People don’t quit jobs. They quit people.
That oft-repeated phrase came to mind for WorkHound CEO Max Farrell in the wake of roughly 40,000 driver survey responses that his company reviewed from 2020.
When it came to feedback on people that drivers regularly interact with, including dispatchers, planners, office staff and mechanics, positive and negative comments were about evenly split, Farrell said.
Why the criticism? There’s a lot of stress to go around and not enough empathy to match which can lead to greater frustration and greater driver turnover rates that can impact a company’s bottom line.
“We’ve all experienced it, but when you have stress in your life you’re going to be more irritable,” said Dr. Kirleen Neely, CEO of the Neely Counseling Center, who participated in WorkHound’s recent webinar on driver retention. “You’re going to be more defensive. You’re going to be quick to what I call, 'pop-off,' not really think about what you say before you say it.”
When it comes to stress, drivers reported being more pressured by dispatchers than any other staff member. Roughly 42% of driver comments concerning personnel were directed at dispatchers. Mechanics garnered nearly 25% of written feedback while office got 17% and planners 16%.
Casey Bellman, chief people officer of Chicago-based HMD Trucking with more than 500 tractors, was Farrell’s other webinar guest. He explained that drivers and dispatchers are up against different sources of stress that either party may not always understand or appreciate.
“There are two completely different types of stress involved there: the drivers dealing with the stress on the road—the stress of the motoring public, the stress of their equipment and being pushed by the dispatcher,” Bellman said.
“Where the dispatcher is sitting in an office or maybe at home in a controlled environment, where the stress is coming from is their leaders to perform to hit a certain revenue.”
With both drivers and dispatchers up against plenty of challenges, communication between those roles becomes more important than ever.
“If you have two people who have stressful jobs: the driver and the dispatcher and you put them together it is obvious that you’re going to have issues and I think because of the fact that we talk about boundary-spanning roles, you have to have better-than-average communication,” Neely said.
It’s not just better communication that counts but getting to know one another on a personal level that can help foster more respect and job satisfaction all around.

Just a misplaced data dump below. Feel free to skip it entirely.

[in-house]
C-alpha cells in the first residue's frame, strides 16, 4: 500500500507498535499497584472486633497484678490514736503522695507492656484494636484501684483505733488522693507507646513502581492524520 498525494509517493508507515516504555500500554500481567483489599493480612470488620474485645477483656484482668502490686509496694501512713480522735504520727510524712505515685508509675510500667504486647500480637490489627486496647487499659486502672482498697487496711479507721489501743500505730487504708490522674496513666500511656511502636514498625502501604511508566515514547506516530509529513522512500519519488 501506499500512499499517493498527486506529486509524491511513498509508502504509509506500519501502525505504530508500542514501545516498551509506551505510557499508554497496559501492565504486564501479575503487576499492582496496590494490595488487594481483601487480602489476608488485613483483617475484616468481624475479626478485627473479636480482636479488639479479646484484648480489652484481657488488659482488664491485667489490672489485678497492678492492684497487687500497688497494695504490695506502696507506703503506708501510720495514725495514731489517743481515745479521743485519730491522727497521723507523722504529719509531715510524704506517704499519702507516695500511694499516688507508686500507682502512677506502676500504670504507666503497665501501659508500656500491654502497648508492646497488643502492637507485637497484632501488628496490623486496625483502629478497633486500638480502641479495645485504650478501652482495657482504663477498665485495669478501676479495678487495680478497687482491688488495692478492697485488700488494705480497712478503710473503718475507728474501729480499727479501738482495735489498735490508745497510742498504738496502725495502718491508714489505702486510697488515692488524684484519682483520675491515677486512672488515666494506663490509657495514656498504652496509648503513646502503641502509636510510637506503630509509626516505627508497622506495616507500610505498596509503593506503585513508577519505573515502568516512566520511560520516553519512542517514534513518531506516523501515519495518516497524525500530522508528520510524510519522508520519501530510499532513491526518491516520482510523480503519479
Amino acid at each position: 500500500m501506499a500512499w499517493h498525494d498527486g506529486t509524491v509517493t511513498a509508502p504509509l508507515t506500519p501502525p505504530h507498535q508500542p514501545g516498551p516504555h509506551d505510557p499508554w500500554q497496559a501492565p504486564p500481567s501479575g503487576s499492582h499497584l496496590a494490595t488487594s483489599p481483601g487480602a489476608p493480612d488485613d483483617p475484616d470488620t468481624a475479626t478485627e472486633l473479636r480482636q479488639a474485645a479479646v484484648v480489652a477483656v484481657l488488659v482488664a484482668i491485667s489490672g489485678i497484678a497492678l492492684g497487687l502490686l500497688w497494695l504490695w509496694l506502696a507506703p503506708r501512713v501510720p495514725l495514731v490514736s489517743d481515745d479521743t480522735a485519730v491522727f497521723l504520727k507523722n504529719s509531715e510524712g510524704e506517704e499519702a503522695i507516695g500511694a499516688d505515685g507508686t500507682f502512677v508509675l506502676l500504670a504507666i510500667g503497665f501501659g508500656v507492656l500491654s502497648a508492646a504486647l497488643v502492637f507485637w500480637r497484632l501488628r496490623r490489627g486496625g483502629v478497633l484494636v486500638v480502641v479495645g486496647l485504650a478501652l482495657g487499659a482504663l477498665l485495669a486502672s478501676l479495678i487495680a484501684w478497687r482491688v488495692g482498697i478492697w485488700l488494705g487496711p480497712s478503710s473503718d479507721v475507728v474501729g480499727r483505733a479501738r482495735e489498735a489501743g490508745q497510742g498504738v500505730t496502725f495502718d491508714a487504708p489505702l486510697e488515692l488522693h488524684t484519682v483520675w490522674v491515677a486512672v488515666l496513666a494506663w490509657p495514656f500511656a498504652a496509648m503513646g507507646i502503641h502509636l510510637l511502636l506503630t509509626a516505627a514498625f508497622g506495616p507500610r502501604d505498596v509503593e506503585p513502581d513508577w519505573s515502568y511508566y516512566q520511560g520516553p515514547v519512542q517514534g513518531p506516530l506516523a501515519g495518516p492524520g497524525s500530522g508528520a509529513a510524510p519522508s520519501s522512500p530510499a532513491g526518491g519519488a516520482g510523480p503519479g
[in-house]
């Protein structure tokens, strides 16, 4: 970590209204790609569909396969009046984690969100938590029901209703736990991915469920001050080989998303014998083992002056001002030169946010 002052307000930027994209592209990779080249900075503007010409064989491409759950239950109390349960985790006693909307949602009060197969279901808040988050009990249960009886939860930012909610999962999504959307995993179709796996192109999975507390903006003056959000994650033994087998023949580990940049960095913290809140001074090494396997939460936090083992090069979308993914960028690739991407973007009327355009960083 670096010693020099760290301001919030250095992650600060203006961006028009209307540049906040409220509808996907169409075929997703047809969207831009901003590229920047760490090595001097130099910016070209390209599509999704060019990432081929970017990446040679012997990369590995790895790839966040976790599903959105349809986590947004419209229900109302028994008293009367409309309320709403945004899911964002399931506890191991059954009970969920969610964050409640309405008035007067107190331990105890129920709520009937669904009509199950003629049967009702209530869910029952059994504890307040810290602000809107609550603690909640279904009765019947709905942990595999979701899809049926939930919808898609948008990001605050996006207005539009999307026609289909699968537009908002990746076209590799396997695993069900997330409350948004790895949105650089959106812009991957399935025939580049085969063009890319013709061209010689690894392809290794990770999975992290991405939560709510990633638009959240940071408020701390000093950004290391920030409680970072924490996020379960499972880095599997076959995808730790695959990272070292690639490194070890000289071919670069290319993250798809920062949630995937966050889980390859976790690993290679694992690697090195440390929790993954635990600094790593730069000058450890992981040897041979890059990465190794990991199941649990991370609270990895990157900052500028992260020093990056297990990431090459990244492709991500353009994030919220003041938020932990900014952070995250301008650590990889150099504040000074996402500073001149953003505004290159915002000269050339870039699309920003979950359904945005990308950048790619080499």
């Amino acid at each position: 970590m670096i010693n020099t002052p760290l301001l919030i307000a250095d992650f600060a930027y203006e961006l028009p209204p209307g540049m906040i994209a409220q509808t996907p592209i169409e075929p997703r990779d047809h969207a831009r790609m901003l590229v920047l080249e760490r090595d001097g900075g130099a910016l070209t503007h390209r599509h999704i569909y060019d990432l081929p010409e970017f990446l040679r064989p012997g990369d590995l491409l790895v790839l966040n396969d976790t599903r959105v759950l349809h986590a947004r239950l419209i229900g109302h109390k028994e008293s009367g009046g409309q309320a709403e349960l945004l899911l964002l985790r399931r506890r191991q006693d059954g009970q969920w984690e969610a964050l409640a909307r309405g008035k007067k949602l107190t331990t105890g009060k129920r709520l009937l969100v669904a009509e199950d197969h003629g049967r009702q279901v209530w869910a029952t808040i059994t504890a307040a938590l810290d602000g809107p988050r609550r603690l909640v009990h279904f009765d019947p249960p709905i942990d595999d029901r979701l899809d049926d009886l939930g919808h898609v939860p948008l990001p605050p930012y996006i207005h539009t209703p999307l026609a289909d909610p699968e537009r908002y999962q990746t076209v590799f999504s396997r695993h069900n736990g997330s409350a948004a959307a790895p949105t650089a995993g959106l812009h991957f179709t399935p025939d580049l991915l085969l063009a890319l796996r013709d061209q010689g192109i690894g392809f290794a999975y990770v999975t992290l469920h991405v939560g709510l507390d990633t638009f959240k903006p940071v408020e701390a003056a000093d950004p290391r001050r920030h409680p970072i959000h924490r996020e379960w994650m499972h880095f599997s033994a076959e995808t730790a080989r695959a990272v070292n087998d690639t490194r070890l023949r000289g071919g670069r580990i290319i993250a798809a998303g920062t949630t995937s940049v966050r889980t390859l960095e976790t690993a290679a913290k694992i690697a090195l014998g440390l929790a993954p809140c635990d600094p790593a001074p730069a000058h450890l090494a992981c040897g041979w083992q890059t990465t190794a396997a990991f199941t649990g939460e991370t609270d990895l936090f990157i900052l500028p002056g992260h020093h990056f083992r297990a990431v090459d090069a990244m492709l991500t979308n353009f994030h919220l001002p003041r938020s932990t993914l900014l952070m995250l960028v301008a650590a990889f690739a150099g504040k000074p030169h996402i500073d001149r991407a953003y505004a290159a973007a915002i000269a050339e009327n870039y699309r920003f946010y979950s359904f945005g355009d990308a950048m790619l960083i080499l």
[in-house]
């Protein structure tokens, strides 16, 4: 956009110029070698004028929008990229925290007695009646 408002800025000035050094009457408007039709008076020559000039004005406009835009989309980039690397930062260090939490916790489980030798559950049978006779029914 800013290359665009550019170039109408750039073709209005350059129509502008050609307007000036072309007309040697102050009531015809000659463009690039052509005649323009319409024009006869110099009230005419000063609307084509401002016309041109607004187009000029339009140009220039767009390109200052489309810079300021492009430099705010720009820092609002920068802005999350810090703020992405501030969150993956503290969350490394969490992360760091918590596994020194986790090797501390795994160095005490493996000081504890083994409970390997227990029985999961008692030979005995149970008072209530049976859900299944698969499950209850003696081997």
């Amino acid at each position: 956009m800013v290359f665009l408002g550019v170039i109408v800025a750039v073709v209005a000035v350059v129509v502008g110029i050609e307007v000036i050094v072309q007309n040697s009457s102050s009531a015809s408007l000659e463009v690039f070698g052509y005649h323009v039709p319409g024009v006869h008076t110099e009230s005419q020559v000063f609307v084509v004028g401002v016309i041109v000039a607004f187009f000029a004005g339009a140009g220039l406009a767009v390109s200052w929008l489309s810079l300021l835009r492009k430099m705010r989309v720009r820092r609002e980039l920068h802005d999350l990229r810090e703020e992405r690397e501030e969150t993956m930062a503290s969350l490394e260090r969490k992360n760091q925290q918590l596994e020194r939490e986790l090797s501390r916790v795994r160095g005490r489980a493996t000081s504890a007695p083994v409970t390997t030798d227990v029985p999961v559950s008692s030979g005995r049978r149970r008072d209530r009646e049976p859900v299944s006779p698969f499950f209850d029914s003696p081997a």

“It’s easy for the stress of the driver’s job and the dispatcher’s job to lead to frayed nerves, because when you have two stressed out people that have never even met and don’t have empathy, you can get rage—phone rage just like road rage,” Farrell said.
Building empathy and respect
Neely, whose company specializes in improving the mental health of workers in the transportation industry, said one of the main concerns cited by drivers is a perceived lack of respect from those they interact with at their carrier.
Customers aren’t the issue. In fact, WorkHound’s anonymous survey results showed that comments on customers made up only 2.2% of overall written feedback.
Feeling of disrespect can be compounded by the challenges of life on the road, like “loneliness, burnout and marriage on the road,” Neely said which “research is showing affect retention.”
Talking with drivers regularly, not just messaging through a phone or EDL, helps to ease tension.
“The best people in operations are the ones that have that daily, strong communication call with their driver,” Bellman said. “Maybe most of it's personal like talking about the driver’s family and understanding what they're going through.”
The same goes for passing along news that may have a big impact on a driver. It’s better to call than text.
“I think on the surface, it seems so obvious that we should keep people in the loop, but we get busy and we don't,” Neely said. “I think what it comes back to is a lack of respect. When someone is not in the loop, they feel disrespected.”
Training drivers and others to better know each other’s roles can help create greater understanding and empathy. This can include job shadowing which can further reduce tensions and build a more trusted rapport.
“Any type of job shadowing or ride-along, even having a driver come into the office is a good idea,” Bellman said. “I’ve done that with companies I’ve worked for. It really does quickly get you to see the world through the driver’s eyes and see all the headaches they deal with throughout the day. You really just can’t understand it until you’ve witnessed that.”
Though building trust and empathy can prove challenging for any company, employees who feel valued by their company, particularly drivers, are likely to hang around.
"Even from dispatch, they have to feel like they’re getting empathy," Neely said. "They have to feel like they’ve been heard. They have to feel that someone cares about what’s going on in their life because it rolls downhill. It’s a complicated issue when you talk about empathy, but the culture of the company is what really comes to mind overall. People have to feel like we give a damn, honestly."